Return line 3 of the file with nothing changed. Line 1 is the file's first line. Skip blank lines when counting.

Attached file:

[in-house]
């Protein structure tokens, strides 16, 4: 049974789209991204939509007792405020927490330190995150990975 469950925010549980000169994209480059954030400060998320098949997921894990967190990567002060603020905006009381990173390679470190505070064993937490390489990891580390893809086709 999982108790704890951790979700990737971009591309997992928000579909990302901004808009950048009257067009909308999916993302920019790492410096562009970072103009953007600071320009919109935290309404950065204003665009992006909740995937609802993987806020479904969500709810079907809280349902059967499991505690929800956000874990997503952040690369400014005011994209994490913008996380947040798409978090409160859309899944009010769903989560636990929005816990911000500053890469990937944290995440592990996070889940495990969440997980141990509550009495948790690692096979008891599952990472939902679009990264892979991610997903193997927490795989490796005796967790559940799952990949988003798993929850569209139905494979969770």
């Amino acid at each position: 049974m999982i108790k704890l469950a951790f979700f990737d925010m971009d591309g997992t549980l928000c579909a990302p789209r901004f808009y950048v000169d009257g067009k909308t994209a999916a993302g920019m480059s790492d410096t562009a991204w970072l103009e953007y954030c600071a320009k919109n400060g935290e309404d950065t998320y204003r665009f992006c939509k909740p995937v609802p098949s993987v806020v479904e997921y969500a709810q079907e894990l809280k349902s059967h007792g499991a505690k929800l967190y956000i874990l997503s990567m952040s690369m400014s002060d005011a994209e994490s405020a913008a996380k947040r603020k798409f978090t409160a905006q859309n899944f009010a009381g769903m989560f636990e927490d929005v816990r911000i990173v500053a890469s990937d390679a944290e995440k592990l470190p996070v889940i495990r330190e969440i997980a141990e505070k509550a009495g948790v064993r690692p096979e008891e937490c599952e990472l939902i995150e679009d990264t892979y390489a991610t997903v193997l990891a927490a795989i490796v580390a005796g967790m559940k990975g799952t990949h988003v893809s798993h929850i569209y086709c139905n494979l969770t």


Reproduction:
């Amino acid at each position: 049974m999982i108790k704890l469950a951790f979700f990737d925010m971009d591309g997992t549980l928000c579909a990302p789209r901004f808009y950048v000169d009257g067009k909308t994209a999916a993302g920019m480059s790492d410096t562009a991204w970072l103009e953007y954030c600071a320009k919109n400060g935290e309404d950065t998320y204003r665009f992006c939509k909740p995937v609802p098949s993987v806020v479904e997921y969500a709810q079907e894990l809280k349902s059967h007792g499991a505690k929800l967190y956000i874990l997503s990567m952040s690369m400014s002060d005011a994209e994490s405020a913008a996380k947040r603020k798409f978090t409160a905006q859309n899944f009010a009381g769903m989560f636990e927490d929005v816990r911000i990173v500053a890469s990937d390679a944290e995440k592990l470190p996070v889940i495990r330190e969440i997980a141990e505070k509550a009495g948790v064993r690692p096979e008891e937490c599952e990472l939902i995150e679009d990264t892979y390489a991610t997903v193997l990891a927490a795989i490796v580390a005796g967790m559940k990975g799952t990949h988003v893809s798993h929850i569209y086709c139905n494979l969770t």